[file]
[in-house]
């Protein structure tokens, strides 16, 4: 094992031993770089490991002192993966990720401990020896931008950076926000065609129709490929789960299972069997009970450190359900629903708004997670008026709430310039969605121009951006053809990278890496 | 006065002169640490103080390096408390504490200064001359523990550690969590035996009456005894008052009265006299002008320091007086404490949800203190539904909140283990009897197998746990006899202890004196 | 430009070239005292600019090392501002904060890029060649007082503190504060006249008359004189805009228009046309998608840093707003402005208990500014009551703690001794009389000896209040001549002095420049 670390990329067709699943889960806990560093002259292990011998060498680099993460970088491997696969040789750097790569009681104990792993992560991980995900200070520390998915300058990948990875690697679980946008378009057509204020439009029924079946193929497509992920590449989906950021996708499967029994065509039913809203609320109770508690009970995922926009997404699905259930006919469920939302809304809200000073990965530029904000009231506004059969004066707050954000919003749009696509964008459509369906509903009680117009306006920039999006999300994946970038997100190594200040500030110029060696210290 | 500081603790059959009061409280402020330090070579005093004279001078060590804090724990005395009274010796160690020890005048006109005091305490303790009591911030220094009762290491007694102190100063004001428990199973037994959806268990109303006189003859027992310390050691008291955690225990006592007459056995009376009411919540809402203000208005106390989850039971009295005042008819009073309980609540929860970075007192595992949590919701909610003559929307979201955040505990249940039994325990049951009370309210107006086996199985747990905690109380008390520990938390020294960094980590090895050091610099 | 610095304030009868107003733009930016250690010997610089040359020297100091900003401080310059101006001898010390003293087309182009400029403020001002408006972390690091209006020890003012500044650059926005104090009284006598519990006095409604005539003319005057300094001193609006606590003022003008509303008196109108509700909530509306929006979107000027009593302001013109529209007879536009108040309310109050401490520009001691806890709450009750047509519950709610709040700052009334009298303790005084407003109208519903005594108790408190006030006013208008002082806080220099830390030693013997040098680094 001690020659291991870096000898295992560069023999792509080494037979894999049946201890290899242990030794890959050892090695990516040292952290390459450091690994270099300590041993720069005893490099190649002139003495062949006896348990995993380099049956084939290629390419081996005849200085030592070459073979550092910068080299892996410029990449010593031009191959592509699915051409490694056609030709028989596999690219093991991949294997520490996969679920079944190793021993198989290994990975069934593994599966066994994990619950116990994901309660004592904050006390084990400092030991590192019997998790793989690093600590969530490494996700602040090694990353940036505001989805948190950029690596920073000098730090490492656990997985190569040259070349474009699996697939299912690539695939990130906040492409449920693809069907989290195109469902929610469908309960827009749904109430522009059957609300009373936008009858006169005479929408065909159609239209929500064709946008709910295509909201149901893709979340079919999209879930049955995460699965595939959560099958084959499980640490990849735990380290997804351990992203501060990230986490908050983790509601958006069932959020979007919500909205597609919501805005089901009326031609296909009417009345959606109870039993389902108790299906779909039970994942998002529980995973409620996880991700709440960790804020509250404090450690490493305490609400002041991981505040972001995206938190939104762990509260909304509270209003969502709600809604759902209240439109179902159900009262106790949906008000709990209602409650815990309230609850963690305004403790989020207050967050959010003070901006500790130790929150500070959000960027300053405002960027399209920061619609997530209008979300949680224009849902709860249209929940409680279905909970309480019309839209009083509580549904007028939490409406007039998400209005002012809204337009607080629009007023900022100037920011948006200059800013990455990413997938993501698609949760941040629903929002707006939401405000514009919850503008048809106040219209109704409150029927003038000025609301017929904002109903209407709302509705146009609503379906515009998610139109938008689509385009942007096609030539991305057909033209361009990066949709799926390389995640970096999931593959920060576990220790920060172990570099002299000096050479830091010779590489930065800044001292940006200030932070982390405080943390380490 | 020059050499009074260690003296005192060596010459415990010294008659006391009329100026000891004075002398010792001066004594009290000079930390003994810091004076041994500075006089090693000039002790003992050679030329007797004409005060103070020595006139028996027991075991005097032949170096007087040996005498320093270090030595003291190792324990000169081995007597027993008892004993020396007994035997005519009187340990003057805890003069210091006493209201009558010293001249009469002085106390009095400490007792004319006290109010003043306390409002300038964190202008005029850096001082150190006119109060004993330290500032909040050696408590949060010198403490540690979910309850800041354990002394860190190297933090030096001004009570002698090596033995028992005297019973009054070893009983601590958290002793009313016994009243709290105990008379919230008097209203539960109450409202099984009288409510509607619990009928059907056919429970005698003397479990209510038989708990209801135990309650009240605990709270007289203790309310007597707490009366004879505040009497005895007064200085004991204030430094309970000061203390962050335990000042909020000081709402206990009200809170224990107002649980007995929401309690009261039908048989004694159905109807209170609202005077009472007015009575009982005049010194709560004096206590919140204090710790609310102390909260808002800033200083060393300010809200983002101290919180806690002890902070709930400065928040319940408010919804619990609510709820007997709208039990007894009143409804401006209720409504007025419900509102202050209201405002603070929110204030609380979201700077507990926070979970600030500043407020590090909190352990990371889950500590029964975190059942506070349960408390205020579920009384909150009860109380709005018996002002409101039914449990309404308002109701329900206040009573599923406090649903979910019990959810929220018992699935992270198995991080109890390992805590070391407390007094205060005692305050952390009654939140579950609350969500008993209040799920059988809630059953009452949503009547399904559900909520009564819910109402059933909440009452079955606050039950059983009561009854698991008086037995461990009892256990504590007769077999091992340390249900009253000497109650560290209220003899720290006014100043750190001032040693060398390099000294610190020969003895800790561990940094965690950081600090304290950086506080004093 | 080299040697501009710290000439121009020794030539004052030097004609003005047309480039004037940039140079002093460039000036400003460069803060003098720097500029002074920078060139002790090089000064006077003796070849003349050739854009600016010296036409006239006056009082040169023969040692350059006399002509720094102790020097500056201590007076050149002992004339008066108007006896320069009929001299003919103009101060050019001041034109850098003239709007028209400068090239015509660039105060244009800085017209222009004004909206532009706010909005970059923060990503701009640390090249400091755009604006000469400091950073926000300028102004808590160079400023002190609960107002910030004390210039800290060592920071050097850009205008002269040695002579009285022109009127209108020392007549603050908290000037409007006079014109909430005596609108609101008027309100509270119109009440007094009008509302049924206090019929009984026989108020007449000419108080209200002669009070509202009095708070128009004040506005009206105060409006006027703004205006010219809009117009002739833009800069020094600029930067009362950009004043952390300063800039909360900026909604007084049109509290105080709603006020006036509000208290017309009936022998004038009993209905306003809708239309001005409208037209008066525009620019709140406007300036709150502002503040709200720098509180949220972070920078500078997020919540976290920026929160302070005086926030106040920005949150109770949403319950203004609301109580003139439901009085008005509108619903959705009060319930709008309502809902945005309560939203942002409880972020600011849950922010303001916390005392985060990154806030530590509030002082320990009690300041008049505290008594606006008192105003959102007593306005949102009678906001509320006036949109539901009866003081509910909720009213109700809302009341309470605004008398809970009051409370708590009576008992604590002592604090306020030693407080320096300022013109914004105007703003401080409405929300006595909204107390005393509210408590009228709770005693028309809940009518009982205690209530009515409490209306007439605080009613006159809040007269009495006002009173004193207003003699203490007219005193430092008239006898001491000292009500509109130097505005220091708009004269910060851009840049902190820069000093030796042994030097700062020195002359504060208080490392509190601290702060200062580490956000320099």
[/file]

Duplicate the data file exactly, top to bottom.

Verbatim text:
[in-house]
């Protein structure tokens, strides 16, 4: 094992031993770089490991002192993966990720401990020896931008950076926000065609129709490929789960299972069997009970450190359900629903708004997670008026709430310039969605121009951006053809990278890496 | 006065002169640490103080390096408390504490200064001359523990550690969590035996009456005894008052009265006299002008320091007086404490949800203190539904909140283990009897197998746990006899202890004196 | 430009070239005292600019090392501002904060890029060649007082503190504060006249008359004189805009228009046309998608840093707003402005208990500014009551703690001794009389000896209040001549002095420049 670390990329067709699943889960806990560093002259292990011998060498680099993460970088491997696969040789750097790569009681104990792993992560991980995900200070520390998915300058990948990875690697679980946008378009057509204020439009029924079946193929497509992920590449989906950021996708499967029994065509039913809203609320109770508690009970995922926009997404699905259930006919469920939302809304809200000073990965530029904000009231506004059969004066707050954000919003749009696509964008459509369906509903009680117009306006920039999006999300994946970038997100190594200040500030110029060696210290 | 500081603790059959009061409280402020330090070579005093004279001078060590804090724990005395009274010796160690020890005048006109005091305490303790009591911030220094009762290491007694102190100063004001428990199973037994959806268990109303006189003859027992310390050691008291955690225990006592007459056995009376009411919540809402203000208005106390989850039971009295005042008819009073309980609540929860970075007192595992949590919701909610003559929307979201955040505990249940039994325990049951009370309210107006086996199985747990905690109380008390520990938390020294960094980590090895050091610099 | 610095304030009868107003733009930016250690010997610089040359020297100091900003401080310059101006001898010390003293087309182009400029403020001002408006972390690091209006020890003012500044650059926005104090009284006598519990006095409604005539003319005057300094001193609006606590003022003008509303008196109108509700909530509306929006979107000027009593302001013109529209007879536009108040309310109050401490520009001691806890709450009750047509519950709610709040700052009334009298303790005084407003109208519903005594108790408190006030006013208008002082806080220099830390030693013997040098680094 001690020659291991870096000898295992560069023999792509080494037979894999049946201890290899242990030794890959050892090695990516040292952290390459450091690994270099300590041993720069005893490099190649002139003495062949006896348990995993380099049956084939290629390419081996005849200085030592070459073979550092910068080299892996410029990449010593031009191959592509699915051409490694056609030709028989596999690219093991991949294997520490996969679920079944190793021993198989290994990975069934593994599966066994994990619950116990994901309660004592904050006390084990400092030991590192019997998790793989690093600590969530490494996700602040090694990353940036505001989805948190950029690596920073000098730090490492656990997985190569040259070349474009699996697939299912690539695939990130906040492409449920693809069907989290195109469902929610469908309960827009749904109430522009059957609300009373936008009858006169005479929408065909159609239209929500064709946008709910295509909201149901893709979340079919999209879930049955995460699965595939959560099958084959499980640490990849735990380290997804351990992203501060990230986490908050983790509601958006069932959020979007919500909205597609919501805005089901009326031609296909009417009345959606109870039993389902108790299906779909039970994942998002529980995973409620996880991700709440960790804020509250404090450690490493305490609400002041991981505040972001995206938190939104762990509260909304509270209003969502709600809604759902209240439109179902159900009262106790949906008000709990209602409650815990309230609850963690305004403790989020207050967050959010003070901006500790130790929150500070959000960027300053405002960027399209920061619609997530209008979300949680224009849902709860249209929940409680279905909970309480019309839209009083509580549904007028939490409406007039998400209005002012809204337009607080629009007023900022100037920011948006200059800013990455990413997938993501698609949760941040629903929002707006939401405000514009919850503008048809106040219209109704409150029927003038000025609301017929904002109903209407709302509705146009609503379906515009998610139109938008689509385009942007096609030539991305057909033209361009990066949709799926390389995640970096999931593959920060576990220790920060172990570099002299000096050479830091010779590489930065800044001292940006200030932070982390405080943390380490 | 020059050499009074260690003296005192060596010459415990010294008659006391009329100026000891004075002398010792001066004594009290000079930390003994810091004076041994500075006089090693000039002790003992050679030329007797004409005060103070020595006139028996027991075991005097032949170096007087040996005498320093270090030595003291190792324990000169081995007597027993008892004993020396007994035997005519009187340990003057805890003069210091006493209201009558010293001249009469002085106390009095400490007792004319006290109010003043306390409002300038964190202008005029850096001082150190006119109060004993330290500032909040050696408590949060010198403490540690979910309850800041354990002394860190190297933090030096001004009570002698090596033995028992005297019973009054070893009983601590958290002793009313016994009243709290105990008379919230008097209203539960109450409202099984009288409510509607619990009928059907056919429970005698003397479990209510038989708990209801135990309650009240605990709270007289203790309310007597707490009366004879505040009497005895007064200085004991204030430094309970000061203390962050335990000042909020000081709402206990009200809170224990107002649980007995929401309690009261039908048989004694159905109807209170609202005077009472007015009575009982005049010194709560004096206590919140204090710790609310102390909260808002800033200083060393300010809200983002101290919180806690002890902070709930400065928040319940408010919804619990609510709820007997709208039990007894009143409804401006209720409504007025419900509102202050209201405002603070929110204030609380979201700077507990926070979970600030500043407020590090909190352990990371889950500590029964975190059942506070349960408390205020579920009384909150009860109380709005018996002002409101039914449990309404308002109701329900206040009573599923406090649903979910019990959810929220018992699935992270198995991080109890390992805590070391407390007094205060005692305050952390009654939140579950609350969500008993209040799920059988809630059953009452949503009547399904559900909520009564819910109402059933909440009452079955606050039950059983009561009854698991008086037995461990009892256990504590007769077999091992340390249900009253000497109650560290209220003899720290006014100043750190001032040693060398390099000294610190020969003895800790561990940094965690950081600090304290950086506080004093 | 080299040697501009710290000439121009020794030539004052030097004609003005047309480039004037940039140079002093460039000036400003460069803060003098720097500029002074920078060139002790090089000064006077003796070849003349050739854009600016010296036409006239006056009082040169023969040692350059006399002509720094102790020097500056201590007076050149002992004339008066108007006896320069009929001299003919103009101060050019001041034109850098003239709007028209400068090239015509660039105060244009800085017209222009004004909206532009706010909005970059923060990503701009640390090249400091755009604006000469400091950073926000300028102004808590160079400023002190609960107002910030004390210039800290060592920071050097850009205008002269040695002579009285022109009127209108020392007549603050908290000037409007006079014109909430005596609108609101008027309100509270119109009440007094009008509302049924206090019929009984026989108020007449000419108080209200002669009070509202009095708070128009004040506005009206105060409006006027703004205006010219809009117009002739833009800069020094600029930067009362950009004043952390300063800039909360900026909604007084049109509290105080709603006020006036509000208290017309009936022998004038009993209905306003809708239309001005409208037209008066525009620019709140406007300036709150502002503040709200720098509180949220972070920078500078997020919540976290920026929160302070005086926030106040920005949150109770949403319950203004609301109580003139439901009085008005509108619903959705009060319930709008309502809902945005309560939203942002409880972020600011849950922010303001916390005392985060990154806030530590509030002082320990009690300041008049505290008594606006008192105003959102007593306005949102009678906001509320006036949109539901009866003081509910909720009213109700809302009341309470605004008398809970009051409370708590009576008992604590002592604090306020030693407080320096300022013109914004105007703003401080409405929300006595909204107390005393509210408590009228709770005693028309809940009518009982205690209530009515409490209306007439605080009613006159809040007269009495006002009173004193207003003699203490007219005193430092008239006898001491000292009500509109130097505005220091708009004269910060851009840049902190820069000093030796042994030097700062020195002359504060208080490392509190601290702060200062580490956000320099």